My wife is in a constant battle with some health concerns and has been fighting the good fight since Christmas. But last night she said, “for some reason I feel better now.”
Today, rather than send me downtown to pick up some groceries she bundled up with great cheer and joined me. We got some provisions for this frigid weekend and beyond, then drove out to the farm. It’s a somewhat sunny day but below zero and the wind is a fright. But we were dressed for the weather and in a somewhat reliable Mercury Land Yacht (TM), so we had no concerns for a quick drive in the country.
Just across the corner from where the Johnson farm begins, a stone house stands on a hill, commanding an impressive view of the countryside. You can even see our small town from there. It was built by a country doctor sometime in the early 1900s but the last family that lived there abandoned it in the Depression. My aunt remembers visiting them.
I wonder how people did it back then. The walls of that house are thick and were probably decent protection against our brutal winters. The homesteaders, like my grandparents, had it much worse. My grandma had her own homestead. One hundred and sixty acres of farmland on which she had a sod house. For those unfamiliar with the concept, out here on the prairie a log cabin was not feasible because there were just no logs. The settlers would cut long strips of sod in the prairie and stack it to build the walls of houses and even outbuildings. I cannot imagine the intestinal fortitude it took to do this, to persevere. My grandmother was not a forbidding figure by any means and she brushed off any such notions that her time on her own land was tough. She did have relatives nearby but remember, there was no electricity out here then, no phones, certainly no internal plumbing and yes, there were just outhouses. Ugh.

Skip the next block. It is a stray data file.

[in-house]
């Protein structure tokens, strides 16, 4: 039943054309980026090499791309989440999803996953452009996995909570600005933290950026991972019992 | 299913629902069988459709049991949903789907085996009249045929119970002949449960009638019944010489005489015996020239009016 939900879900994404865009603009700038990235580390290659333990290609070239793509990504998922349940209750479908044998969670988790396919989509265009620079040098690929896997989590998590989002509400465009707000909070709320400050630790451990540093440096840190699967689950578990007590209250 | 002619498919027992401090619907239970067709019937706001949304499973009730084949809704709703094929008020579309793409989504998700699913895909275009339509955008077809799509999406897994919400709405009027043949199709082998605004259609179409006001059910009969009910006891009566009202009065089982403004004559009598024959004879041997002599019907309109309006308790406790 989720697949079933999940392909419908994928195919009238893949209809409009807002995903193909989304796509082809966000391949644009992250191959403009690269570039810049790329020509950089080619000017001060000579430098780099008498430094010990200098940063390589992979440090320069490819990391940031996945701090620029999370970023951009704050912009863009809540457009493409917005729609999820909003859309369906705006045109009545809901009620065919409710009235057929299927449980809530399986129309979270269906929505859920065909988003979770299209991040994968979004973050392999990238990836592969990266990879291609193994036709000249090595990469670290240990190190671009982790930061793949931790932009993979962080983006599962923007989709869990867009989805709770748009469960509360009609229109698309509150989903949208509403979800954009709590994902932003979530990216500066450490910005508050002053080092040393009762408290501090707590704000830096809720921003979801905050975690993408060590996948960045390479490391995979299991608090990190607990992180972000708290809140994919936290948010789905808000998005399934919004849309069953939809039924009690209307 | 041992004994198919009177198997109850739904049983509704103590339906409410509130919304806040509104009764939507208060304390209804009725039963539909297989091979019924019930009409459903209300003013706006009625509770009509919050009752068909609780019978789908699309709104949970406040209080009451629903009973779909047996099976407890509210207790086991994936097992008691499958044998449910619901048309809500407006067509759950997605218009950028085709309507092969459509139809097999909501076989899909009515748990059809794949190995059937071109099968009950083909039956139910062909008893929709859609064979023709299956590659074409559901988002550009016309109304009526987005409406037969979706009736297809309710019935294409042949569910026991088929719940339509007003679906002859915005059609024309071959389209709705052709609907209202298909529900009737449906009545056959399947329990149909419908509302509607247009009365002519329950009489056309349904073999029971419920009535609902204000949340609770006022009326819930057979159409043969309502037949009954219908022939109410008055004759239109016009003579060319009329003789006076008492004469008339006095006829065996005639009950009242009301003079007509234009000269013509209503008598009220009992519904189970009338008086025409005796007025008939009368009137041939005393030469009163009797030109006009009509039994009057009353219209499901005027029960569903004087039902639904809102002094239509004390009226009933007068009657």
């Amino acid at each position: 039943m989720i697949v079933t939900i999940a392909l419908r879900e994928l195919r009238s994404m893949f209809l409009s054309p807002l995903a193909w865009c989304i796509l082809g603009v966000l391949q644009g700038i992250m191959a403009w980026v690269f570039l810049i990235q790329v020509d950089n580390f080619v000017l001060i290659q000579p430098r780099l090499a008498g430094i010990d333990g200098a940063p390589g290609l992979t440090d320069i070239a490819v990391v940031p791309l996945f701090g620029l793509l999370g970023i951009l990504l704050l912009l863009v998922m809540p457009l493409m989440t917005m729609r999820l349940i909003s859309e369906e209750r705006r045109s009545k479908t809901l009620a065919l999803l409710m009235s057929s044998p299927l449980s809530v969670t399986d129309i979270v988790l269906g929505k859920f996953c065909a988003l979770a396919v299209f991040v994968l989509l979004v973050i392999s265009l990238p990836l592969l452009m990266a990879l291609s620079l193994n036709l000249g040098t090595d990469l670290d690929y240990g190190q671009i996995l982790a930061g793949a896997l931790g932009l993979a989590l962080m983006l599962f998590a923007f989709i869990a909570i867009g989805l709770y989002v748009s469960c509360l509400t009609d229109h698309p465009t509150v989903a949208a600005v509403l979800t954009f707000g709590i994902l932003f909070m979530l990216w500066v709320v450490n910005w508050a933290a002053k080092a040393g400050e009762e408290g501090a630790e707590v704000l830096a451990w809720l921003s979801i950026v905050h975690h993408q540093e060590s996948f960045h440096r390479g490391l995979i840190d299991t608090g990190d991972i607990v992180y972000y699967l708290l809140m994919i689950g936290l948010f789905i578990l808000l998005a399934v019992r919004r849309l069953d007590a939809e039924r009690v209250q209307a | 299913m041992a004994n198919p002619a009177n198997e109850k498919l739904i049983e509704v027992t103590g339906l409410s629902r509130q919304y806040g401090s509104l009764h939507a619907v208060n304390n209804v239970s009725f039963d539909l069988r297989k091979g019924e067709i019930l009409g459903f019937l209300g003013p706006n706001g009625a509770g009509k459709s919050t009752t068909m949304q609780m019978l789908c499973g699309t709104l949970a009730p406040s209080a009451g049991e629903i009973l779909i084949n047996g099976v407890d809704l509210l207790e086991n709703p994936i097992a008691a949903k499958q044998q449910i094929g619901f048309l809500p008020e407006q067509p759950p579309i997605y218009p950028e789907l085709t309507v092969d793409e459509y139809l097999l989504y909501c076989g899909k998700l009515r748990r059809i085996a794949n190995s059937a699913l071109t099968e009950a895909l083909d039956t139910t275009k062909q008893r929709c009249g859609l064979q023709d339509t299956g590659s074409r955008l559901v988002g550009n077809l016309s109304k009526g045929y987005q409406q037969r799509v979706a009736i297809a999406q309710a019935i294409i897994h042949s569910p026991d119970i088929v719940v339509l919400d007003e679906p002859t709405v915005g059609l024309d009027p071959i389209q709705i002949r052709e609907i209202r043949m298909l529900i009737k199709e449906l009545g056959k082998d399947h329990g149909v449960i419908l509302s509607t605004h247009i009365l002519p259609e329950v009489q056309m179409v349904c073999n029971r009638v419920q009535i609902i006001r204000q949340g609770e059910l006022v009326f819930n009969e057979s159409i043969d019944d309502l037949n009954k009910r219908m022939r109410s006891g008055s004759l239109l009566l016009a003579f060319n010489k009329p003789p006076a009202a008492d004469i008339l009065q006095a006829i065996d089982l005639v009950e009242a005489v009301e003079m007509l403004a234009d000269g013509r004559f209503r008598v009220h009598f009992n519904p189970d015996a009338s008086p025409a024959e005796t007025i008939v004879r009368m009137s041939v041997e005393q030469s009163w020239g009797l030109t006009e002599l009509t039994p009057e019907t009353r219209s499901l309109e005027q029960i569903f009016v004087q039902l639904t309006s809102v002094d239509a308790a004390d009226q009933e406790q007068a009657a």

The stone house is beginning to cave in on the north side but I suspect it will stand for at least another decade. A tornado or a fire could end it but the odds of either are unlikely. No, one day that north wall will finally give in, bringing down the roof and then the other walls will join in. But as for now it stands as a lone monument to perseverance in the face of cruel winters and changing fortunes. This land has seen plenty of both over the years. So have Carjo and I. We take the good days and savor them. That’s how you get through the melancholy winter.